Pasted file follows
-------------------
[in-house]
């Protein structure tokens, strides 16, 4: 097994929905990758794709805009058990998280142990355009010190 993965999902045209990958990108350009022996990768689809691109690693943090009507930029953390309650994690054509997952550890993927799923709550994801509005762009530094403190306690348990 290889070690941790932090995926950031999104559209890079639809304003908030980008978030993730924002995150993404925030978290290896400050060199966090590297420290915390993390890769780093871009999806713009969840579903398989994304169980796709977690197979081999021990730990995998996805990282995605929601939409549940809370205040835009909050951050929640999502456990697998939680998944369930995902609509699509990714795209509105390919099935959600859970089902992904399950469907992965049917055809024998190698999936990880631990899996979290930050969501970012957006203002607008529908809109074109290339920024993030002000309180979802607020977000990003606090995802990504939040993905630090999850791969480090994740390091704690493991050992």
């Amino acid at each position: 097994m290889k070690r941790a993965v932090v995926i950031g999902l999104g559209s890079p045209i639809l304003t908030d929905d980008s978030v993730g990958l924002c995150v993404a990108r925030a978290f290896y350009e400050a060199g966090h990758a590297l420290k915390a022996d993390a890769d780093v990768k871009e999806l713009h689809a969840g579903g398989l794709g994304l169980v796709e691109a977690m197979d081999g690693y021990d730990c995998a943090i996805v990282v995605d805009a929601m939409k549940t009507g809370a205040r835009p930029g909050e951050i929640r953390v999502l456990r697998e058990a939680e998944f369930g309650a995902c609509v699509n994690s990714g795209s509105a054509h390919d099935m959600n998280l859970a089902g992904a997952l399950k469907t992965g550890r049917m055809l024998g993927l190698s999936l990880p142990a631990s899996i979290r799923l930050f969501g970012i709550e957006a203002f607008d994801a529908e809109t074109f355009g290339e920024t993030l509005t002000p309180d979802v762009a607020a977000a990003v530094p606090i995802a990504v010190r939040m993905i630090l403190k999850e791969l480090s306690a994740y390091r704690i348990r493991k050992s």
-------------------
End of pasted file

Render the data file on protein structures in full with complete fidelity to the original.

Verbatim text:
[in-house]
């Protein structure tokens, strides 16, 4: 097994929905990758794709805009058990998280142990355009010190 993965999902045209990958990108350009022996990768689809691109690693943090009507930029953390309650994690054509997952550890993927799923709550994801509005762009530094403190306690348990 290889070690941790932090995926950031999104559209890079639809304003908030980008978030993730924002995150993404925030978290290896400050060199966090590297420290915390993390890769780093871009999806713009969840579903398989994304169980796709977690197979081999021990730990995998996805990282995605929601939409549940809370205040835009909050951050929640999502456990697998939680998944369930995902609509699509990714795209509105390919099935959600859970089902992904399950469907992965049917055809024998190698999936990880631990899996979290930050969501970012957006203002607008529908809109074109290339920024993030002000309180979802607020977000990003606090995802990504939040993905630090999850791969480090994740390091704690493991050992």
């Amino acid at each position: 097994m290889k070690r941790a993965v932090v995926i950031g999902l999104g559209s890079p045209i639809l304003t908030d929905d980008s978030v993730g990958l924002c995150v993404a990108r925030a978290f290896y350009e400050a060199g966090h990758a590297l420290k915390a022996d993390a890769d780093v990768k871009e999806l713009h689809a969840g579903g398989l794709g994304l169980v796709e691109a977690m197979d081999g690693y021990d730990c995998a943090i996805v990282v995605d805009a929601m939409k549940t009507g809370a205040r835009p930029g909050e951050i929640r953390v999502l456990r697998e058990a939680e998944f369930g309650a995902c609509v699509n994690s990714g795209s509105a054509h390919d099935m959600n998280l859970a089902g992904a997952l399950k469907t992965g550890r049917m055809l024998g993927l190698s999936l990880p142990a631990s899996i979290r799923l930050f969501g970012i709550e957006a203002f607008d994801a529908e809109t074109f355009g290339e920024t993030l509005t002000p309180d979802v762009a607020a977000a990003v530094p606090i995802a990504v010190r939040m993905i630090l403190k999850e791969l480090s306690a994740y390091r704690i348990r493991k050992s």